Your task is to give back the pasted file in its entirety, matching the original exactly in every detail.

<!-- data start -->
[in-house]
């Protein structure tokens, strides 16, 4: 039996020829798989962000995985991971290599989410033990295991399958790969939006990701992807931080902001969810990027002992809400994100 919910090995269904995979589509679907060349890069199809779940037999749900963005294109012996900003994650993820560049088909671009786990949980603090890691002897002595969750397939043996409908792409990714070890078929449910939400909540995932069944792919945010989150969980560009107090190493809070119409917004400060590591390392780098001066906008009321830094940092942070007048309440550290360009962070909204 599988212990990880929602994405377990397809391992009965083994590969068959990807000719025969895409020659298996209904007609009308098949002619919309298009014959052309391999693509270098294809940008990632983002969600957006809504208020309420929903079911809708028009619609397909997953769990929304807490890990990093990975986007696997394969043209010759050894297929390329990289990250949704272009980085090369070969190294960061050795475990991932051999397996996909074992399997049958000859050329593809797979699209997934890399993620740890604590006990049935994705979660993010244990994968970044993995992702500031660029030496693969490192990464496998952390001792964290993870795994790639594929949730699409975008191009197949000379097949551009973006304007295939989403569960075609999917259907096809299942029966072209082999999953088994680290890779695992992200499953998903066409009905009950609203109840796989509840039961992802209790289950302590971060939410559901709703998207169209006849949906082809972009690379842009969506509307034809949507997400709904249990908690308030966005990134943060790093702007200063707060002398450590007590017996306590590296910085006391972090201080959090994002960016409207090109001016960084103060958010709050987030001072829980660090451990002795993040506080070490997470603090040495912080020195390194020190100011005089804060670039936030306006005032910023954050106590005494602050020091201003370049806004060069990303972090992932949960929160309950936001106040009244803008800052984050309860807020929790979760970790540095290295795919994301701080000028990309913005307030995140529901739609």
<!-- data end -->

[in-house]
């Protein structure tokens, strides 16, 4: 039996020829798989962000995985991971290599989410033990295991399958790969939006990701992807931080902001969810990027002992809400994100 919910090995269904995979589509679907060349890069199809779940037999749900963005294109012996900003994650993820560049088909671009786990949980603090890691002897002595969750397939043996409908792409990714070890078929449910939400909540995932069944792919945010989150969980560009107090190493809070119409917004400060590591390392780098001066906008009321830094940092942070007048309440550290360009962070909204 599988212990990880929602994405377990397809391992009965083994590969068959990807000719025969895409020659298996209904007609009308098949002619919309298009014959052309391999693509270098294809940008990632983002969600957006809504208020309420929903079911809708028009619609397909997953769990929304807490890990990093990975986007696997394969043209010759050894297929390329990289990250949704272009980085090369070969190294960061050795475990991932051999397996996909074992399997049958000859050329593809797979699209997934890399993620740890604590006990049935994705979660993010244990994968970044993995992702500031660029030496693969490192990464496998952390001792964290993870795994790639594929949730699409975008191009197949000379097949551009973006304007295939989403569960075609999917259907096809299942029966072209082999999953088994680290890779695992992200499953998903066409009905009950609203109840796989509840039961992802209790289950302590971060939410559901709703998207169209006849949906082809972009690379842009969506509307034809949507997400709904249990908690308030966005990134943060790093702007200063707060002398450590007590017996306590590296910085006391972090201080959090994002960016409207090109001016960084103060958010709050987030001072829980660090451990002795993040506080070490997470603090040495912080020195390194020190100011005089804060670039936030306006005032910023954050106590005494602050020091201003370049806004060069990303972090992932949960929160309950936001106040009244803008800052984050309860807020929790979760970790540095290295795919994301701080000028990309913005307030995140529901739609």